HealthDay News — Losing weight is consistently associated with reduced type 2 diabetes risk across body mass index (BMI), family history, and genetic risk categories, according to a study published online Dec. 10 in PLOS Medicine.

Michael Wainberg, from Stanford University in California, and colleagues assessed whether weight loss interventions hold benefit for individuals at lower risk for diabetes. The analysis included 287,394 unrelated individuals participating in the UK Biobank with known information regarding diabetes risk factors: BMI, diabetes family history, and genome-wide diabetes polygenic risk score.

The researchers found that while diabetes prevalence increased sharply with BMI, family history of diabetes, and genetic risk, predicted risk reduction from weight loss was strikingly similar across BMI and genetic risk categories. Even among lower-risk individuals, weight loss was predicted to substantially reduce diabetes odds, with a 1-kg/m² BMI reduction associated with a 1.37-fold reduction in diabetes odds among nonoverweight individuals (BMI <25 kg/m²) without a family history of diabetes, similar to that in obese individuals (BMI ≥30 kg/m²) with a family history (1.21-fold reduction).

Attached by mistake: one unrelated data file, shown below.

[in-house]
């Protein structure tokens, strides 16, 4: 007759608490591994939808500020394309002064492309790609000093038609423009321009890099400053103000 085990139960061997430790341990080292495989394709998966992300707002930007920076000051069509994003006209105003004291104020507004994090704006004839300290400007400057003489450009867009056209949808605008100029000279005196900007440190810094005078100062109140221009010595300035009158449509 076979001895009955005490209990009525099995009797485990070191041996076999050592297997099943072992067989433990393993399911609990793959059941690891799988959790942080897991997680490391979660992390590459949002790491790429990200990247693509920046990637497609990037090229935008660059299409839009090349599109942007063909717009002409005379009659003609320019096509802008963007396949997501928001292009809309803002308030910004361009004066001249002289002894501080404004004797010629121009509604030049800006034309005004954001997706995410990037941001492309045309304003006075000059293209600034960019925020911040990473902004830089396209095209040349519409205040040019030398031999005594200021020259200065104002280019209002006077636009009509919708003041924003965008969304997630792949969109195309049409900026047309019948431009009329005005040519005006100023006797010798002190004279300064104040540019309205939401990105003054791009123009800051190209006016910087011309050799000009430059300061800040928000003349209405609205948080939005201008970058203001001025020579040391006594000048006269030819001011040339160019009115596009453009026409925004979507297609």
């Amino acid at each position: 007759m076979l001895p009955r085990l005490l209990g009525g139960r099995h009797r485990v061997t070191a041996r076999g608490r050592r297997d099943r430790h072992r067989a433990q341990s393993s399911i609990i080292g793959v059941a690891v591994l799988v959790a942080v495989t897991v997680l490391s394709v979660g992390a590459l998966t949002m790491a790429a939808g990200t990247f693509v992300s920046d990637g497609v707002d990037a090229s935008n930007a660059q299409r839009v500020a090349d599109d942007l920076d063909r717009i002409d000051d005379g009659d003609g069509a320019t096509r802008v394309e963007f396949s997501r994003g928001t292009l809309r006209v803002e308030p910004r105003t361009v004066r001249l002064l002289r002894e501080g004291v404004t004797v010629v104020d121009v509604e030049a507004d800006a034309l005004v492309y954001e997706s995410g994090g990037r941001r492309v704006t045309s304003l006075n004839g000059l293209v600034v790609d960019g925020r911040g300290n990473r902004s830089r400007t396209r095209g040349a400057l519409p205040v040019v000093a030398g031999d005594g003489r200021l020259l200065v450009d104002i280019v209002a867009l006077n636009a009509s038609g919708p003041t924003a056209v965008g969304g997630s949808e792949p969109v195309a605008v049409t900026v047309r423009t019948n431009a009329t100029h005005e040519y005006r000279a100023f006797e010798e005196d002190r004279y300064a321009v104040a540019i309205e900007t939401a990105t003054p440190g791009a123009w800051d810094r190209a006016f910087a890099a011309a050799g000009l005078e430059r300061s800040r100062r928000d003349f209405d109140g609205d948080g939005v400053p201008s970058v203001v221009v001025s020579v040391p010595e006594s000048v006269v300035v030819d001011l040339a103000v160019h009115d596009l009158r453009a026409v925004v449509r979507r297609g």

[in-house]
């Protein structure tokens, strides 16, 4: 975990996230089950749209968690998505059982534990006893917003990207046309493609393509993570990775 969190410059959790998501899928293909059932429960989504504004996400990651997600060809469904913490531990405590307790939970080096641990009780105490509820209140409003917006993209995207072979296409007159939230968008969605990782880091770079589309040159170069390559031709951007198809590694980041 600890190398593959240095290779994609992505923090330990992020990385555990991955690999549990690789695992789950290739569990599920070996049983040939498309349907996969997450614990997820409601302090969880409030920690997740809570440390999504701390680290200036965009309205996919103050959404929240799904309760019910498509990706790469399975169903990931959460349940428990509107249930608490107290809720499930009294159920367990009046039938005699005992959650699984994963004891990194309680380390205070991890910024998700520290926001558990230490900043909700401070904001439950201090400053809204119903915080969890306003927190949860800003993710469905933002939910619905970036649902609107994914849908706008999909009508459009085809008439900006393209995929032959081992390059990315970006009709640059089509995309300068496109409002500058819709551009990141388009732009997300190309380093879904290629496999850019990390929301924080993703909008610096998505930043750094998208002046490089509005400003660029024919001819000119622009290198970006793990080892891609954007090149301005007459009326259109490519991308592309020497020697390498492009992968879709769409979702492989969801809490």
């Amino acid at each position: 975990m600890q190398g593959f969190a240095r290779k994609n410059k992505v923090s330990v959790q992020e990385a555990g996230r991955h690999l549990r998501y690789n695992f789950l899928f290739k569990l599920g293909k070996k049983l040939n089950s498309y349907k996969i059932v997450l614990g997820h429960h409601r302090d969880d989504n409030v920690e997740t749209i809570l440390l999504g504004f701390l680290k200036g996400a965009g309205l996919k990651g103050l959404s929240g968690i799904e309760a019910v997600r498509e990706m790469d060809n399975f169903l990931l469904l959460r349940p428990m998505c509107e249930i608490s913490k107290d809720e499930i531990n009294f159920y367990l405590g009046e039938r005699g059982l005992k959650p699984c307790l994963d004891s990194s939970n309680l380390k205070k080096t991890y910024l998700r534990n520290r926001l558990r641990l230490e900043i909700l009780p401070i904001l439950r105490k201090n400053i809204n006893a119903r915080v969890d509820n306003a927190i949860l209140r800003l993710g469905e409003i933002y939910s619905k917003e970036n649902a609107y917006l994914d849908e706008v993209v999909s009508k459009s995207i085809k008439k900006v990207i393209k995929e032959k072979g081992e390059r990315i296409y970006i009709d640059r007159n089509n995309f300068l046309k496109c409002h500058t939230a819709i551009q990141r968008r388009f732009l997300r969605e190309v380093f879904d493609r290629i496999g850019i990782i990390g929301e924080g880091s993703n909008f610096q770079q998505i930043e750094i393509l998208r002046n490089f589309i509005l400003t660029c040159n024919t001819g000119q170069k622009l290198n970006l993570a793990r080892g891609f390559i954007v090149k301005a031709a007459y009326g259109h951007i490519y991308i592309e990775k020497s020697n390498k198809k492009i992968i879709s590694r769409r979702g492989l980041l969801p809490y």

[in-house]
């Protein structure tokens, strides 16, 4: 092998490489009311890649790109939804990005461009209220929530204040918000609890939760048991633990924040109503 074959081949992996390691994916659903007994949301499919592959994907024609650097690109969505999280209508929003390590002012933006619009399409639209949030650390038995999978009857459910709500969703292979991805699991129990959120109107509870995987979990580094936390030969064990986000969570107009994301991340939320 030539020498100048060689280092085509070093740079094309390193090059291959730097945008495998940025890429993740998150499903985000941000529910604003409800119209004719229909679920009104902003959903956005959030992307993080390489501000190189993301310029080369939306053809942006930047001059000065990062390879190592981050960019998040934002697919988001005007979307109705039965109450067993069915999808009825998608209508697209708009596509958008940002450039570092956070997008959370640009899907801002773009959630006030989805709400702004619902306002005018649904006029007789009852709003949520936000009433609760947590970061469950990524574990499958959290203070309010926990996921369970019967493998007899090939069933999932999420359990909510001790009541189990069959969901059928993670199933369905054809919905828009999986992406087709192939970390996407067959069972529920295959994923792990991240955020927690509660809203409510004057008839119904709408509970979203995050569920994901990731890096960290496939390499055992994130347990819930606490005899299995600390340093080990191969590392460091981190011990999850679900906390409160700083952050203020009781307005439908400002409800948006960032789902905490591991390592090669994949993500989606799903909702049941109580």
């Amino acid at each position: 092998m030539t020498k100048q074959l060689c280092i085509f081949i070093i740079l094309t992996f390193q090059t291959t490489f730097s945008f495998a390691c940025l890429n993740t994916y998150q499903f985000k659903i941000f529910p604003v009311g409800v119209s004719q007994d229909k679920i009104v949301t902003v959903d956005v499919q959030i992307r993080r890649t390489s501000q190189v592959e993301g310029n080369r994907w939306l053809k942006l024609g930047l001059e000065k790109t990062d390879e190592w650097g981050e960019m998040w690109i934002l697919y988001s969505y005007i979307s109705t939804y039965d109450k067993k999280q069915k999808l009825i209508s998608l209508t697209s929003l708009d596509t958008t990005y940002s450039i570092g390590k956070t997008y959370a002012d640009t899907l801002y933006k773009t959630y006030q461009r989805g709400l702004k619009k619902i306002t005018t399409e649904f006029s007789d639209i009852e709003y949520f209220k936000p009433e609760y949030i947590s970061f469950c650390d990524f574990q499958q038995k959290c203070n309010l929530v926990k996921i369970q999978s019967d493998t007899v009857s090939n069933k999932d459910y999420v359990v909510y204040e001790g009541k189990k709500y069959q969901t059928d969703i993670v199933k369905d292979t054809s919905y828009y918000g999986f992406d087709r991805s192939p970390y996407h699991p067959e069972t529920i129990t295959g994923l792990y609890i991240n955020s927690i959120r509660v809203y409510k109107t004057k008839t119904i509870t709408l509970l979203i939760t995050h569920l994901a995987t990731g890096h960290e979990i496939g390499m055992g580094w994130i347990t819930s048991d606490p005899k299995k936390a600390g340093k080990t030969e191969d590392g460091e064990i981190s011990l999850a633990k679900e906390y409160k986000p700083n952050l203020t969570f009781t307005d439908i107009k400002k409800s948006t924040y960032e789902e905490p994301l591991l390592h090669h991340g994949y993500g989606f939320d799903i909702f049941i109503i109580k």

“Our results support the broad deployment of weight loss interventions to individuals at all levels of diabetes risk,” the authors write.


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Several authors disclosed financial ties to the pharmaceutical industry.

Abstract/Full Text

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